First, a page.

The role of British Council in Burma in 1947 came under scrutiny with release of classified documents to a BBC investigation by journalist Feargal Keane into the role of dissident British colonial officials in the assassination of the then Burmese independence leader Aung San (father of Aung San Su Kyi). The BBC programme quoted from a 1948 document sent by the Chief of Police in Rangoon to the British Ambassador stating their belief that there had been British involvement in the assassination of Aung San and his Cabinet for which one of his political opponents was hanged and that "the go-between" had been a British Council official named in the programme.
In August 2011 a journalist from The Irish Times discovered a certificate dated 2007 issued by the British Council in Tripoli to a daughter of President Gadaffi who had previously been said to have been killed in a US raid on Gadaffi's residence in 1986.
2000s and later
In late 2007 the Council ran into difficulties in Russia, when the Russian Foreign Ministry ordered it to close its two offices outside Moscow. The Ministry alleged that it had violated Russian tax regulations, a move that British officials claimed was a retaliation over the British expulsion of Russian diplomats allegedly involved with the poisoning of Alexander Litvinenko. This caused the Council to cease carrying out all English-language examinations in Russia from January 2008. The tax case was still in the Russian courts as of December 2008.[needs update]
Conservative MP Mark Lancaster, now Lord Commissioner of HM Treasury, the then Speaker of the House of Commons Michael Martin, and other MPs were involved in rows over expenses incurred on undisclosed taxpayer-funded British Council trips.
In June 2010 British Council Chief Executive Martin Davidson faced press criticism for expenses claimed in apparent breach of British Council's own internal rules for overnight stays in London.
On 19 August 2011, suicide attackers stormed the British Council office in the Afghanistan capital, Kabul, killing at least 12 people – none of them British – and taking over the compound. The British Council office has been relocated to the British Embassy compound after the British Council compound was destroyed in the suicide attack.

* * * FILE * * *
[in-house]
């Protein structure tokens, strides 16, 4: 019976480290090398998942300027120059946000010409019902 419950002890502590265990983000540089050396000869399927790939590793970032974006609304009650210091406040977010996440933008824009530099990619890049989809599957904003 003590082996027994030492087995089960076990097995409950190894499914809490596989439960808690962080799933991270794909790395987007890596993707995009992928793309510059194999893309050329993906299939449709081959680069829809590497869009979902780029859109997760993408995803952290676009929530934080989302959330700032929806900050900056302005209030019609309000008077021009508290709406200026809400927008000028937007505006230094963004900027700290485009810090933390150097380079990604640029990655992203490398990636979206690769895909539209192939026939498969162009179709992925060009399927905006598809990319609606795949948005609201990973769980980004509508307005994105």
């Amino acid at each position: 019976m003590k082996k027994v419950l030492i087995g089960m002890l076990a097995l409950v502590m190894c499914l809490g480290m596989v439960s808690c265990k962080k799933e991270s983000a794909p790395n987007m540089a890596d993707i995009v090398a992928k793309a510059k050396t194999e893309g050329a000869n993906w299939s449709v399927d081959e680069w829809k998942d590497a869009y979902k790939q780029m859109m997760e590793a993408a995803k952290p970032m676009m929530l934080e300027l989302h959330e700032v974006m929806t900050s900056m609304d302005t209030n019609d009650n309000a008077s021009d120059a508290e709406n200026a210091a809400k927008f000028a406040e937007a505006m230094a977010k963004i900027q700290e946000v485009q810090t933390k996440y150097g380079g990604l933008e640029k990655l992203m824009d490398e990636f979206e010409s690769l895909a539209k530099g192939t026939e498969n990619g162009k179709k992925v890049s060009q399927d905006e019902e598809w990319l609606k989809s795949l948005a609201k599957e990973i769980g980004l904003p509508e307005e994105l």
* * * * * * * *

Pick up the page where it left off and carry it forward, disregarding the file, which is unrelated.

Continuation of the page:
There are 70 British Council Teaching Centres in 53 countries. It taught 1,189,000 class hours to 300,000 learners in 2006/07[dated info] . The British Council claims to be "the world's largest English-language teaching organisation".
In its examination centres, the British Council administers 1.5 million UK examinations to over one million candidates each year. It is also working with the UK's award bodies to extend the range of professional qualifications available overseas. The Council also oversees British schools operating internationally through bodies such as COBIS, NABSS, and the European Council of International Schools.
A major IELTS corruption scandal in Western Australia resulted in prosecutions in November 2011.
In schools in England, the British Council is working with the Department for Education to help three million children gain an International School Award to increase their "understanding and appreciation of other cultures". There are now 2,700 UK schools working towards an award. In the Middle East, the British Council runs a school links programme bringing children in the UK together with those in the region in order to break down negative perceptions of Britain and foster "inter-cultural dialogue". To date, 153 schools in the Middle East are involved in 53 collaborative projects.